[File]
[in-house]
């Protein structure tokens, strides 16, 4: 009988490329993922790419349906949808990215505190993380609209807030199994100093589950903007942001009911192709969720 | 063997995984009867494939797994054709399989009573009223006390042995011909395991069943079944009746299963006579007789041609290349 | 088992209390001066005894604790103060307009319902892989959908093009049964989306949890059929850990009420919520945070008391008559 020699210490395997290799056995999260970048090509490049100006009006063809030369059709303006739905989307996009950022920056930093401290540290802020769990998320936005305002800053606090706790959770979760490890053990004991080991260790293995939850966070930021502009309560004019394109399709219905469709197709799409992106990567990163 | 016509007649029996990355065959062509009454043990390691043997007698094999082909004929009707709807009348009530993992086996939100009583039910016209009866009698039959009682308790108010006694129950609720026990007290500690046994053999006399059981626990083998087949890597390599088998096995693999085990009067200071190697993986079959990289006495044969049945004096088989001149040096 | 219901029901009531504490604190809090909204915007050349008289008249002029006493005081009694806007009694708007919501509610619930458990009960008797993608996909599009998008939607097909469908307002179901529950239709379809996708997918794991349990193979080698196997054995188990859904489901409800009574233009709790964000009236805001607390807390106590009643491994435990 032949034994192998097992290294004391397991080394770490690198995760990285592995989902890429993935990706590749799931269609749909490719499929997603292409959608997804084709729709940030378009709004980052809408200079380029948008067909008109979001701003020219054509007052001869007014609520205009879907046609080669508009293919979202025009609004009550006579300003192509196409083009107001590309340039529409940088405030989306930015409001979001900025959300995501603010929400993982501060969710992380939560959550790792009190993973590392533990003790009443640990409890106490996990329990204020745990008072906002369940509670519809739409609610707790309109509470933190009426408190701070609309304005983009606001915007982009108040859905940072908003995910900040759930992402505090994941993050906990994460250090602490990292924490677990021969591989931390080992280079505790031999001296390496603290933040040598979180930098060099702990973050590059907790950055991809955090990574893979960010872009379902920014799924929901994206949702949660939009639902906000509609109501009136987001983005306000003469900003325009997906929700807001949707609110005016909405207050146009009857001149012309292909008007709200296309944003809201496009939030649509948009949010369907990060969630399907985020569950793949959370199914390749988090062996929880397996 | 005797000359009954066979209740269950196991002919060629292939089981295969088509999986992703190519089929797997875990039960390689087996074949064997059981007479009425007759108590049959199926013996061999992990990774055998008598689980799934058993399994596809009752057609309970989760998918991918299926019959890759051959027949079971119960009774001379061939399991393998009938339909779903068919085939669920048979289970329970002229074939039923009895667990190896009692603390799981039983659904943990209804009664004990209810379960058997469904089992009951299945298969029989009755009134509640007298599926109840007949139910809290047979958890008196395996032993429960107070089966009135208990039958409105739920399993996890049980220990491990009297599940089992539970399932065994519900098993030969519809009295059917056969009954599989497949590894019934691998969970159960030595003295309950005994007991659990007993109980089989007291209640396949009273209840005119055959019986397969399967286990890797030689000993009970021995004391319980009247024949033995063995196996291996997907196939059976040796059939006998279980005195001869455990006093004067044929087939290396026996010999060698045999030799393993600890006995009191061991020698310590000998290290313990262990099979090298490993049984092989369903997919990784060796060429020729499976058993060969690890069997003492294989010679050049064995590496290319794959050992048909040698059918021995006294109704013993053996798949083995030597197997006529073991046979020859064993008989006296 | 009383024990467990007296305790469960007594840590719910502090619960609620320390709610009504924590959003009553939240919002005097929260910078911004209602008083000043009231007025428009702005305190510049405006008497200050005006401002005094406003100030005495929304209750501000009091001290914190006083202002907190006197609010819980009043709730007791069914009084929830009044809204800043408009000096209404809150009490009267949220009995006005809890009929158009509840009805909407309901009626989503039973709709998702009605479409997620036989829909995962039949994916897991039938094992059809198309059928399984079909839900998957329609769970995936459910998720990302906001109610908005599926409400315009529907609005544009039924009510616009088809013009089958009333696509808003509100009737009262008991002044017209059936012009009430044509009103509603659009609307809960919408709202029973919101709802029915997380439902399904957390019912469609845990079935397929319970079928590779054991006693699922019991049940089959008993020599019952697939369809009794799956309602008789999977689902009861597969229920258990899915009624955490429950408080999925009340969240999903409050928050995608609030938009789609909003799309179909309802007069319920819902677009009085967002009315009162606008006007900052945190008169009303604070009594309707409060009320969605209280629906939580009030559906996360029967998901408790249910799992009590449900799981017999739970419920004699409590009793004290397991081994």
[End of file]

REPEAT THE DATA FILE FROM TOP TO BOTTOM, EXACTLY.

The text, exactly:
[in-house]
């Protein structure tokens, strides 16, 4: 009988490329993922790419349906949808990215505190993380609209807030199994100093589950903007942001009911192709969720 | 063997995984009867494939797994054709399989009573009223006390042995011909395991069943079944009746299963006579007789041609290349 | 088992209390001066005894604790103060307009319902892989959908093009049964989306949890059929850990009420919520945070008391008559 020699210490395997290799056995999260970048090509490049100006009006063809030369059709303006739905989307996009950022920056930093401290540290802020769990998320936005305002800053606090706790959770979760490890053990004991080991260790293995939850966070930021502009309560004019394109399709219905469709197709799409992106990567990163 | 016509007649029996990355065959062509009454043990390691043997007698094999082909004929009707709807009348009530993992086996939100009583039910016209009866009698039959009682308790108010006694129950609720026990007290500690046994053999006399059981626990083998087949890597390599088998096995693999085990009067200071190697993986079959990289006495044969049945004096088989001149040096 | 219901029901009531504490604190809090909204915007050349008289008249002029006493005081009694806007009694708007919501509610619930458990009960008797993608996909599009998008939607097909469908307002179901529950239709379809996708997918794991349990193979080698196997054995188990859904489901409800009574233009709790964000009236805001607390807390106590009643491994435990 032949034994192998097992290294004391397991080394770490690198995760990285592995989902890429993935990706590749799931269609749909490719499929997603292409959608997804084709729709940030378009709004980052809408200079380029948008067909008109979001701003020219054509007052001869007014609520205009879907046609080669508009293919979202025009609004009550006579300003192509196409083009107001590309340039529409940088405030989306930015409001979001900025959300995501603010929400993982501060969710992380939560959550790792009190993973590392533990003790009443640990409890106490996990329990204020745990008072906002369940509670519809739409609610707790309109509470933190009426408190701070609309304005983009606001915007982009108040859905940072908003995910900040759930992402505090994941993050906990994460250090602490990292924490677990021969591989931390080992280079505790031999001296390496603290933040040598979180930098060099702990973050590059907790950055991809955090990574893979960010872009379902920014799924929901994206949702949660939009639902906000509609109501009136987001983005306000003469900003325009997906929700807001949707609110005016909405207050146009009857001149012309292909008007709200296309944003809201496009939030649509948009949010369907990060969630399907985020569950793949959370199914390749988090062996929880397996 | 005797000359009954066979209740269950196991002919060629292939089981295969088509999986992703190519089929797997875990039960390689087996074949064997059981007479009425007759108590049959199926013996061999992990990774055998008598689980799934058993399994596809009752057609309970989760998918991918299926019959890759051959027949079971119960009774001379061939399991393998009938339909779903068919085939669920048979289970329970002229074939039923009895667990190896009692603390799981039983659904943990209804009664004990209810379960058997469904089992009951299945298969029989009755009134509640007298599926109840007949139910809290047979958890008196395996032993429960107070089966009135208990039958409105739920399993996890049980220990491990009297599940089992539970399932065994519900098993030969519809009295059917056969009954599989497949590894019934691998969970159960030595003295309950005994007991659990007993109980089989007291209640396949009273209840005119055959019986397969399967286990890797030689000993009970021995004391319980009247024949033995063995196996291996997907196939059976040796059939006998279980005195001869455990006093004067044929087939290396026996010999060698045999030799393993600890006995009191061991020698310590000998290290313990262990099979090298490993049984092989369903997919990784060796060429020729499976058993060969690890069997003492294989010679050049064995590496290319794959050992048909040698059918021995006294109704013993053996798949083995030597197997006529073991046979020859064993008989006296 | 009383024990467990007296305790469960007594840590719910502090619960609620320390709610009504924590959003009553939240919002005097929260910078911004209602008083000043009231007025428009702005305190510049405006008497200050005006401002005094406003100030005495929304209750501000009091001290914190006083202002907190006197609010819980009043709730007791069914009084929830009044809204800043408009000096209404809150009490009267949220009995006005809890009929158009509840009805909407309901009626989503039973709709998702009605479409997620036989829909995962039949994916897991039938094992059809198309059928399984079909839900998957329609769970995936459910998720990302906001109610908005599926409400315009529907609005544009039924009510616009088809013009089958009333696509808003509100009737009262008991002044017209059936012009009430044509009103509603659009609307809960919408709202029973919101709802029915997380439902399904957390019912469609845990079935397929319970079928590779054991006693699922019991049940089959008993020599019952697939369809009794799956309602008789999977689902009861597969229920258990899915009624955490429950408080999925009340969240999903409050928050995608609030938009789609909003799309179909309802007069319920819902677009009085967002009315009162606008006007900052945190008169009303604070009594309707409060009320969605209280629906939580009030559906996360029967998901408790249910799992009590449900799981017999739970419920004699409590009793004290397991081994």